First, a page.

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A police officer stands guard at St Thomas’ hospital in central London where Britain’s Prime Minister Boris Johnson is in intensive care on April 7, 2020. – British Prime Minister Boris Johnson, who spent the night in intensive care with a deteriorating case of coronavirus, has been given oxygen but is not on a ventilator, a minister said today. (Photo by Daniel LEAL / AFP) (Photo by DANIEL LEAL/AFP via Getty Images)

Policing mental health

Policing mental health


Within three months, the Met Police will stop attending all but the most serious mental health calls. Will it put vulnerable people in danger?

Sir Mark Rowley, head of the UK’s Metropolitan Police, wants his embattled force to go back to basics and solve more crimes. The 69,000 that go unrecorded by the Met each year show this will be no small effort.

In a letter to health and social care services, Rowley said that from September his officers would no longer respond to emergency calls linked to mental health incidents unless there was an immediate threat to life. He claims officers spend 10,000 hours a month dealing with these issues, and that police time could be better spent.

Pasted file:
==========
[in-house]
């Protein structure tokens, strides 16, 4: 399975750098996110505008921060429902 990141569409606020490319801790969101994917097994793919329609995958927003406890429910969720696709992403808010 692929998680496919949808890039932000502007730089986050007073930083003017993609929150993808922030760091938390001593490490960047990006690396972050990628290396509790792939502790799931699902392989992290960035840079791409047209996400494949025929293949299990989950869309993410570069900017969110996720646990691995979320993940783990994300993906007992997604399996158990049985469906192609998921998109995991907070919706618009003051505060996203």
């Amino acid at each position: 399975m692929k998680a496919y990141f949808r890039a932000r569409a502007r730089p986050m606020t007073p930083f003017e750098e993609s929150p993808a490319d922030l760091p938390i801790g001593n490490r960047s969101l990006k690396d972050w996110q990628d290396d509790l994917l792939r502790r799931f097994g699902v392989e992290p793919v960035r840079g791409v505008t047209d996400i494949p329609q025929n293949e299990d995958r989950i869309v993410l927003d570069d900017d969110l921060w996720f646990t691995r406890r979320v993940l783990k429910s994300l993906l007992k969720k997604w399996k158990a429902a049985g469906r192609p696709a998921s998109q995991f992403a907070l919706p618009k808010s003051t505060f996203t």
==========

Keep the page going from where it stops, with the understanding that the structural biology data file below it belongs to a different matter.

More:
Precedent suggests the move could work. Humberside Police, under special scrutiny for poor performance until 2018, was transformed into the best force in the country thanks in part to a policy known as Right Care, Right Person.

The programme triages mental health calls to health professionals instead of officers, ensuring vulnerable people get the support they need. It has reportedly saved Humberside Police 1,100 hours per month.

But the force implemented its phased programme after a year of discussions with mental health care providers, emergency services and the NHS.

Rowley on the other hand appears to have taken the Met’s partners unawares. The president of the Royal College of Psychiatrists said the body was surprised by the police chief’s announcement, which the president described as a “unilateral declaration”.

Limiting the Met’s role as a first responder for vulnerable people could have devastating consequences, especially if officers wrongly determine that a caller doesn’t face an immediate threat to life. It can be difficult to judge the level of risk without assessing the caller face-to-face.

Rowley’s proposal also fails to address why police respond to so many mental health calls in the first place. The Met helps take the strain because healthcare services can’t cope with the demand. One in five calls to NHS crisis lines go unanswered. Rowley’s plan doesn’t change that, and may only make things worse.